Going Green: The Design and Operation of a Sprawling Energy-Efficient Data Center
By Lori Cameron
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The largest data centers can consume 100 megawatts of energy—equal to the power consumption of 10,000 US households. As modern computing workloads, storage, and processing continue to grow at an unprecedented rate, data center operators continually search for more energy-efficient designs.
However, they like to keep it a secret.
Operators keep their proprietary designs to themselves to give themselves a competitive advantage.
Fortunately, the Massachusetts Green High-Performance Computing Center opened its doors to researchers so they could study the energy-efficiency of the sprawling 90,000-square-foot facility.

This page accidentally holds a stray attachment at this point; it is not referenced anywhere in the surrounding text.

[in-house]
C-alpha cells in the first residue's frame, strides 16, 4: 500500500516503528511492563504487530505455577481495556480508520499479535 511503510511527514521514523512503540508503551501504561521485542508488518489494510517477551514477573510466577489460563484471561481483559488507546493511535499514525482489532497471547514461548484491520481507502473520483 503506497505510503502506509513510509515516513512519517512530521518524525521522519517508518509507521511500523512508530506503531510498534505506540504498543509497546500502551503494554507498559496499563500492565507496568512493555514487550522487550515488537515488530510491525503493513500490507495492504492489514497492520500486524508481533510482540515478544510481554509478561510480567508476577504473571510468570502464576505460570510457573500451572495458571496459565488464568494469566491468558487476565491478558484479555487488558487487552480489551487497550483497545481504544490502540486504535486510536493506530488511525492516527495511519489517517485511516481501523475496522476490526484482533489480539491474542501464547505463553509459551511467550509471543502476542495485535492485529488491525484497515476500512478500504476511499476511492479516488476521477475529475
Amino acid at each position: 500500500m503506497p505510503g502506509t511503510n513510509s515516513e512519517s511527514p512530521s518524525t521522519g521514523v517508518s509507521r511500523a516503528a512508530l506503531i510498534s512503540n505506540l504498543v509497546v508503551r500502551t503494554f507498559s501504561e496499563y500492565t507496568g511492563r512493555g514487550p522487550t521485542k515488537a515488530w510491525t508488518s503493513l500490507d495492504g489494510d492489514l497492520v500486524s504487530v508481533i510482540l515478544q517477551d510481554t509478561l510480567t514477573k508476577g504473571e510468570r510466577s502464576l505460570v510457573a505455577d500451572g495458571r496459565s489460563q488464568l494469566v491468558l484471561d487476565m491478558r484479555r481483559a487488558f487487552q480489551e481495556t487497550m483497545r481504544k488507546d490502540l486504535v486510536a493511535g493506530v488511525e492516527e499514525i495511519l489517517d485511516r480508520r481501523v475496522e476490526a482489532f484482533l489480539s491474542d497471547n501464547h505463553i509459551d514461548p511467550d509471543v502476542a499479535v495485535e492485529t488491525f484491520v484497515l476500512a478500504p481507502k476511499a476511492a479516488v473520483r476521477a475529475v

The July/August 2017 issue of IEEE Internet Computing discusses how researchers found that the center uses some of the most recent advances in cooling and power distribution such as evaporative cooling towers that take advantage of the relatively low outdoor air temperatures, spinning flywheels for energy storage, and high-voltage/low current power networks to reduce transformer losses.
Lori Cameron is a Senior Writer for the IEEE Computer Society and currently writes regular features for Computer magazine, Computing Edge, and the Computing Now and Magazine Roundup websites. Contact her at email@example.com. Follow her on LinkedIn.